I'm not arguing that actions by Bush and Obama didn't help somewhat; I believe they did, to a small degree. I also believe that sudden recessions owe their existence to bad economic policies... in the case of the dot com bubble burst, as well as the mortgage bubble burst, it's clear to me that irresponsible and lax regulation were big contributing factors.

I would definitely agree that a 'stimulus' is generally a bad idea... up to the point where government has no other choice. In that case, it's a bit like a purgative: you know it's going to be unpleasant, but it will be over soon, and you'll eventually feel better.

C. Ross
10-10-2018, 09:27 AM
I agree Norm. I was getting wordy enough but would have said that.

I think President Bush’s invasion of Iraq will have negative effects on America for generations, including lingering economic drain.

I think the Obama stimulus debt (not counting the recession debt, which was the market’s doing and not his) is a problem.

I think President Trump’s disastrous isolationist and mercantilist policies will really drag down the economy. Fortunately a successor can undo much of the damage quickly, though it’ll take a long time to be trusted again in any multinational, non-transactional settings.

Canoez
10-10-2018, 09:40 AM
I agree Norm. I was getting wordy enough but would have said that.

I think President Bushís invasion of Iraq will have negative effects on America for generations, including lingering economic drain.

I think the Obama stimulus debt (not counting the recession debt, which was the marketís doing and not his) is a problem.

I think President Trumpís disastrous isolationist and mercantilist policies will really drag down the economy. Fortunately a successor can undo much of the damage quickly, though itíll take a long time to be trusted again in any multinational, non-transactional settings.

...along with the Bush tax cuts, Obama continuing those cuts, Trump instituting a new set of tax cuts...

We've repeatedly been shown that trickle-down economic theory is one of the biggest lies made by a political party and repeatedly pushed upon the nation in the face of evidence to the contrary.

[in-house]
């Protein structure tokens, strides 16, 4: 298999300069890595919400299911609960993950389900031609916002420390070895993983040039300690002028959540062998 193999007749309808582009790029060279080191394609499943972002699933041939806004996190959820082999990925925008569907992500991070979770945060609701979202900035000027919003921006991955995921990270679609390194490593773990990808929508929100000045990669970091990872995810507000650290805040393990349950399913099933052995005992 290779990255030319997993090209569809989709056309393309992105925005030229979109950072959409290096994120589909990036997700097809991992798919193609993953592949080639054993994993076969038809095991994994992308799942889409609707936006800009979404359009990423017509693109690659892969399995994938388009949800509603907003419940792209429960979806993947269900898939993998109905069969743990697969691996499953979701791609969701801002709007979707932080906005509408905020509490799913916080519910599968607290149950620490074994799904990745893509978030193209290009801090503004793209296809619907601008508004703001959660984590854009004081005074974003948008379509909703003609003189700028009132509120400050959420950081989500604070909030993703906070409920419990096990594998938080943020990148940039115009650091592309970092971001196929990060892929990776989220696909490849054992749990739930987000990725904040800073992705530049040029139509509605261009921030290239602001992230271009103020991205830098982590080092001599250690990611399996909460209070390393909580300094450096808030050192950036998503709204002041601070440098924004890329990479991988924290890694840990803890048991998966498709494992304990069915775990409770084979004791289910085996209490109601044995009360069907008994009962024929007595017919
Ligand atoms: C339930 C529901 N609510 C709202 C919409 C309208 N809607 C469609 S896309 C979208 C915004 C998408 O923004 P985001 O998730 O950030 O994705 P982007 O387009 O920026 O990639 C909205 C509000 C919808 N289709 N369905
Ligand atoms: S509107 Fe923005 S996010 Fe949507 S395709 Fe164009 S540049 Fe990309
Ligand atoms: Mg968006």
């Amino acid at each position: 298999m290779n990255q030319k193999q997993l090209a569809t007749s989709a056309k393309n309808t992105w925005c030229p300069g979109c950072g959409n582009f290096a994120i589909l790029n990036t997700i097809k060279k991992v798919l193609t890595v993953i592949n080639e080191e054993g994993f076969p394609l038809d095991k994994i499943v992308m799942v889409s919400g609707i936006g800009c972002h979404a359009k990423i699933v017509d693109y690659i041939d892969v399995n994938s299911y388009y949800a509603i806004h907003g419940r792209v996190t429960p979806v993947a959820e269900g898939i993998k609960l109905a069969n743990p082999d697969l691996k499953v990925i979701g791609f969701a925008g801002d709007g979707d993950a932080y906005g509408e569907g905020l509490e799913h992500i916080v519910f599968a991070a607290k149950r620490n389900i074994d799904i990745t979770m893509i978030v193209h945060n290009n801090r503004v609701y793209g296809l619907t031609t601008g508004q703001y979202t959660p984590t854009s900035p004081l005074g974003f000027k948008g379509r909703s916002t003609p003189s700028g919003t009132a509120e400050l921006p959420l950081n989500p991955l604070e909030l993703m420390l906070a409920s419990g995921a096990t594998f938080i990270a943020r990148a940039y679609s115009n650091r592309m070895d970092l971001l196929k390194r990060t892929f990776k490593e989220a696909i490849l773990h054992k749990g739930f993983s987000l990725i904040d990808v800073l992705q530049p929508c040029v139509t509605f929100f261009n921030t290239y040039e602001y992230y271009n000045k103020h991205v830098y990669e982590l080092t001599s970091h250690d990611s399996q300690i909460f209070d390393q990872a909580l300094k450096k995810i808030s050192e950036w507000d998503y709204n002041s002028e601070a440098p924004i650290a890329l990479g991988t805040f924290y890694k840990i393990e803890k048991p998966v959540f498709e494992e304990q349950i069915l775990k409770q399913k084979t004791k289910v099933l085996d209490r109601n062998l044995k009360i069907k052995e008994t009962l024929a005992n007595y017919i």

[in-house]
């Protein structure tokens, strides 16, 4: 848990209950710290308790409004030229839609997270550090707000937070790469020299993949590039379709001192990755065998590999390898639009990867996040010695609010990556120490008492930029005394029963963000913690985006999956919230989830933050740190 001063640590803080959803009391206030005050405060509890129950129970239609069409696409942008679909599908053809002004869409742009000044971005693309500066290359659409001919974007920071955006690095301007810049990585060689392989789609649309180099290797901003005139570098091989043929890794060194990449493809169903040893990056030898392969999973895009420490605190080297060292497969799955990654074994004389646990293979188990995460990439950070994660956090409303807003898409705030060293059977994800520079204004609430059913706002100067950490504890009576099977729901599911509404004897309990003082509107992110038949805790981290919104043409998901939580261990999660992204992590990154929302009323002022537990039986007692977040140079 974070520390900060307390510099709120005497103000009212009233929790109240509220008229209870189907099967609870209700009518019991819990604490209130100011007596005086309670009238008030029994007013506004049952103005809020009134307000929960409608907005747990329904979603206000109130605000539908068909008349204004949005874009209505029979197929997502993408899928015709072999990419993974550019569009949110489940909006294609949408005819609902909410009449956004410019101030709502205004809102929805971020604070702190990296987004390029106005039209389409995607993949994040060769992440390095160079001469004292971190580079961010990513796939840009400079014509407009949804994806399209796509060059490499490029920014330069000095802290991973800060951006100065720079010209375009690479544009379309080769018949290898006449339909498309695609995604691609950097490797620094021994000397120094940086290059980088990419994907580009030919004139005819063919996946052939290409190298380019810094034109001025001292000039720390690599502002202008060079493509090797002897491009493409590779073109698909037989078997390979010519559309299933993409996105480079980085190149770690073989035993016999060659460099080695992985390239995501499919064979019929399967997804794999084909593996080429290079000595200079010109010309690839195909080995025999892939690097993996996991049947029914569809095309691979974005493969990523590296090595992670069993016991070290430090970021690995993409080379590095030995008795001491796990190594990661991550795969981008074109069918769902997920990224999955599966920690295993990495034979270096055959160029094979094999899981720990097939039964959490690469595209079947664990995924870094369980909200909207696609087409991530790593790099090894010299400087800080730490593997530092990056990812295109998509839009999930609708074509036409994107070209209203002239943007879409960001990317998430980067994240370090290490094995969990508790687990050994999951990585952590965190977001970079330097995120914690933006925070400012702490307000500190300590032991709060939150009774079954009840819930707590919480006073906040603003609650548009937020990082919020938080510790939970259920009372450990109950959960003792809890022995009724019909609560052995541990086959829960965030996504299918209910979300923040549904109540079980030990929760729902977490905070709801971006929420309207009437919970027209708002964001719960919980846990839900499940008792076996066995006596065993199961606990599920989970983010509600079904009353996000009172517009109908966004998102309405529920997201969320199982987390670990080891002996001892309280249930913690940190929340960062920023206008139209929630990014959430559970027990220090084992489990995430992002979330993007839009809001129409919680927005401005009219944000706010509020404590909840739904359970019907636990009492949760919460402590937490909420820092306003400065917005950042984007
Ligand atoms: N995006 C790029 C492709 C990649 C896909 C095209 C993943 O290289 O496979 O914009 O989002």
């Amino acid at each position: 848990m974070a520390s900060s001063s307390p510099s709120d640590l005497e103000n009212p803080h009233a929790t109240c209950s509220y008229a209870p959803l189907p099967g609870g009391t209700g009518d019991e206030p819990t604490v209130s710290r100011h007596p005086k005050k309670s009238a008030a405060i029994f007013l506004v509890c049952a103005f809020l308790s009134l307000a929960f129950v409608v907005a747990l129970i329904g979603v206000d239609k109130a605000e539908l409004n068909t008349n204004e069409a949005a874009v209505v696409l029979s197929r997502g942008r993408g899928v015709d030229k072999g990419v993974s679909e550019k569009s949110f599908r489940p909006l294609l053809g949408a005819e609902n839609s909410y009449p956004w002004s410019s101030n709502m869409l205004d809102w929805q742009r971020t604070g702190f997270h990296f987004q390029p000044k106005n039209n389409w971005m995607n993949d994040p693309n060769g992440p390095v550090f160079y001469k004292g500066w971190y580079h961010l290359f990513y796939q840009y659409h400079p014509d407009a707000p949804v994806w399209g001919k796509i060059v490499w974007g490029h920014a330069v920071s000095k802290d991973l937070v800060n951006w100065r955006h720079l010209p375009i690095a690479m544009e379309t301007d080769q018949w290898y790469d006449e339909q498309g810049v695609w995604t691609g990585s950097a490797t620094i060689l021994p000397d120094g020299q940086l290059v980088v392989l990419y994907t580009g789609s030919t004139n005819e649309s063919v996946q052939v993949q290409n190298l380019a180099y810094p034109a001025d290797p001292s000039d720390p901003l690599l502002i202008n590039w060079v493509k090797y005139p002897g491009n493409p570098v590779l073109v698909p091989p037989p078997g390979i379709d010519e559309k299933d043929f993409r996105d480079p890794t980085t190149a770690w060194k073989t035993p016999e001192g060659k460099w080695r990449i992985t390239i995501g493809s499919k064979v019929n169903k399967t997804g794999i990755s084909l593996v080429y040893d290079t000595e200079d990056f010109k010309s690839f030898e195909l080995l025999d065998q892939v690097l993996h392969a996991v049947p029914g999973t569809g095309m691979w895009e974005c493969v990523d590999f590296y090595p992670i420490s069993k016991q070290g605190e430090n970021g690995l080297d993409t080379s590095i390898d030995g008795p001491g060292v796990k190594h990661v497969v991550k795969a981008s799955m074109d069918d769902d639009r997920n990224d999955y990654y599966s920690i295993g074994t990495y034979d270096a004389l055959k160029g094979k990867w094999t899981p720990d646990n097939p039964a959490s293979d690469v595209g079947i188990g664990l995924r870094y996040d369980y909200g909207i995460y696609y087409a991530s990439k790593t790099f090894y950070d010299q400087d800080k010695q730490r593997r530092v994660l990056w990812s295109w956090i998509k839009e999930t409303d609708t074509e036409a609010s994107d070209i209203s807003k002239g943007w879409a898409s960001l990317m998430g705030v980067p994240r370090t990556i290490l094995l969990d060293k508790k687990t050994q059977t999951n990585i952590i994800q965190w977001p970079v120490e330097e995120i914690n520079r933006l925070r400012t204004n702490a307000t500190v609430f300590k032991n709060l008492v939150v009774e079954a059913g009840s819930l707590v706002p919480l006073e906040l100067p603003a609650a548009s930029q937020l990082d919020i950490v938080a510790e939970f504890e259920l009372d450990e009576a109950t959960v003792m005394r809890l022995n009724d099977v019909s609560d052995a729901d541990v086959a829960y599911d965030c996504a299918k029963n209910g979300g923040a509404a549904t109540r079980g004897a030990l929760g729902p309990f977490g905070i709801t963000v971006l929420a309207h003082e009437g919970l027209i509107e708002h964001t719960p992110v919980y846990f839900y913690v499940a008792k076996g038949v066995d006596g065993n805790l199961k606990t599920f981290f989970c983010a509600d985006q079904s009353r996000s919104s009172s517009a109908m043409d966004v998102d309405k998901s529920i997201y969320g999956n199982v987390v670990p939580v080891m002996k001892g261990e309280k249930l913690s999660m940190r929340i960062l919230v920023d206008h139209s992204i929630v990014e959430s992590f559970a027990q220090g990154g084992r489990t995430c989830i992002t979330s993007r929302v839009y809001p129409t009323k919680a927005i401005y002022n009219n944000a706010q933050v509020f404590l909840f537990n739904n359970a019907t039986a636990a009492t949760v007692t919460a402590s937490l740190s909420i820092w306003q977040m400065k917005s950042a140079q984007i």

Also, we continue to deficit spend at an unsustainable rate - even with our large GDP. At some point, the bill comes due.

From the perspective that I'm a fiscal conservative - you need to pay for what you spend - our government spends like drunken sailors.

C. Ross
10-10-2018, 10:00 AM
I think we spend way too much on defense, and we have no coherent health care policy which would improve Cust if health care.

If we addressed those issues the tax cuts would have been fiscally conservative and prudent.

Trickle down fails to generate more benefit than the cost of tax cutting. An equally untenable position from the left is stimulus spending. Neither are more than a temporary sugar rush. Better to have a regular balanced diet of spending to meet needs not to stimulate the economy (I’d favor more social capital investments), taxes sufficient to pay our bills not to stimulate the economy.

So boring. So RINO / Deep State. Buddha tells us to take the Middle Way. Bring it on.

Canoez
10-10-2018, 10:01 AM
Buddha tells us to take the Middle Way. Bring it on.

...

Paul Pless
10-10-2018, 10:02 AM
right there with you cris
the only big thing that i would add is it would be nice to have a saner approach to energy policy


I think we spend way too much on defense, and we have no coherent health care policy which would improve Cust if health care.

If we addressed those issues the tax cuts would have been fiscally conservative and prudent.

Trickle down fails to generate more benefit than the cost of tax cutting. An equally untenable position from the left is stimulus spending. Neither are more than a temporary sugar rush. Better to have a regular balanced diet of spending to meet needs not to stimulate the economy (Iíd favor more social capital investments), taxes sufficient to pay our bills not to stimulate the economy.

So boring. So RINO / Deep State. Buddha tells us to take the Middle Way. Bring it on.

C. Ross
10-10-2018, 12:05 PM
Energy policy? Global climate change policy?

Those are years away.

Ill just settle for fewer wars and keeping the wheels on the wagon.